Holder, whose hair has grown more gray in the job yet who remains trim from playing basketball and climbing five flights of stairs to his office, wouldn’t reveal his professional future. However, he spoke about the tensions between his private life -- wanting more time with his teenage son -- and his desire to see his programs reach fruition.
“I’m not wired in the way that, if I thought those initiatives were not on a glide path to success, I could leave,” he said, adding that he wouldn’t decide without discussing the matter with his wife, Sharon, a physician and a close friend of Michelle Obama, who’s a former hospital administrator. In the wake of the hospital stay, she ordered him to get more sleep.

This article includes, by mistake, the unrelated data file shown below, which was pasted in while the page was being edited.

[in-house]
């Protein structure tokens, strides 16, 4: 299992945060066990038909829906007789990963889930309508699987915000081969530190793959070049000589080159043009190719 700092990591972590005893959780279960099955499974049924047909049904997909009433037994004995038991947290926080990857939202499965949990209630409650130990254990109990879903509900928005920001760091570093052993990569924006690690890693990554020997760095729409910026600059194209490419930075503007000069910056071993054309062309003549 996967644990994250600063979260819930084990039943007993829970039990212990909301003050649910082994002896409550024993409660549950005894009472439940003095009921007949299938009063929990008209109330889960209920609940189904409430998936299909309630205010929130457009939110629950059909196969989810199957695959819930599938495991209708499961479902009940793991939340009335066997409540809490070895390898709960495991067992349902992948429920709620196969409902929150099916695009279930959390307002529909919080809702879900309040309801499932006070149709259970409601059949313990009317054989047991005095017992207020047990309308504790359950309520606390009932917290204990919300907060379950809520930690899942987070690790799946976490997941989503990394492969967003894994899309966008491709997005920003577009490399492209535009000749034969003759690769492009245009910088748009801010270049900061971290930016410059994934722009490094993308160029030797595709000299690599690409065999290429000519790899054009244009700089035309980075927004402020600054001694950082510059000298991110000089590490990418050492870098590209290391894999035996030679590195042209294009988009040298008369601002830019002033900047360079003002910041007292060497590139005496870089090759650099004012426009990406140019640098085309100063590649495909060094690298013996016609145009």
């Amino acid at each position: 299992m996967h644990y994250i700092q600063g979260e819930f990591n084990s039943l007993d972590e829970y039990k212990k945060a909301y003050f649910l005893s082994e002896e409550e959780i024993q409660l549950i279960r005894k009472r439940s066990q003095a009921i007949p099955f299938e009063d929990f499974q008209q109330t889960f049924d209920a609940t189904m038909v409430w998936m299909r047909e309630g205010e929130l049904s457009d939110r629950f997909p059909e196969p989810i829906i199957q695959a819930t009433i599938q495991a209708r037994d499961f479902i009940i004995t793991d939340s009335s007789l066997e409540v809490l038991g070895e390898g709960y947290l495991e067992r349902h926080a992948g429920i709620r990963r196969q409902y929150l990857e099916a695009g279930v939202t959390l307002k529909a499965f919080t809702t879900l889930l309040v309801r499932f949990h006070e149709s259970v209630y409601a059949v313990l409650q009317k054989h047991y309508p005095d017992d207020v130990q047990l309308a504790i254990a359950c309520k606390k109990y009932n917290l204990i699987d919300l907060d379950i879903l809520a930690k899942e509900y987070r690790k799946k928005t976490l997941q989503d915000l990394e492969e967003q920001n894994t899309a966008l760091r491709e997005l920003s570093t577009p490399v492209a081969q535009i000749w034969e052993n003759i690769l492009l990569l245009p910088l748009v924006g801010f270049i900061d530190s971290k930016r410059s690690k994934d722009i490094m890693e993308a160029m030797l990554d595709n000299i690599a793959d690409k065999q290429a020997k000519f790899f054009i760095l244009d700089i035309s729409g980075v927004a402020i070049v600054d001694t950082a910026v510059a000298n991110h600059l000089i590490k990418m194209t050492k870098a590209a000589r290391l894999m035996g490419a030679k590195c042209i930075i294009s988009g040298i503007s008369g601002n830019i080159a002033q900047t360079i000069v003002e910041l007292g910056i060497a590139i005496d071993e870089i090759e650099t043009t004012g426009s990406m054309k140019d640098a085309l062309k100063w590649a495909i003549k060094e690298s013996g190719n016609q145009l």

Holder’s renewed vigor and focus is evident to aides and former advisers, who say he seems more ebullient than at any time during his five years as the nation’s top prosecutor.
“He is energized right now,” said Deputy Attorney General James Cole. “He wants to use that time to make a difference. He wants to make sure these improvements get implemented. He is passionate about these issues, particularly in criminal justice reform.”
Robert Raben, a former assistant attorney general for legislative affairs, says Holder is benefiting from a number of programs maturing at the same time and from Republicans training their fire on Obama’s health-care program -- instead of on him.
“He is delighted the stuff he has cared about for 30 years has taken center stage,” Raben said, “and he gets to push it.”
Holder’s health scare and his comments to reporters last year about staying “well into 2014” have led to speculation about potential replacements.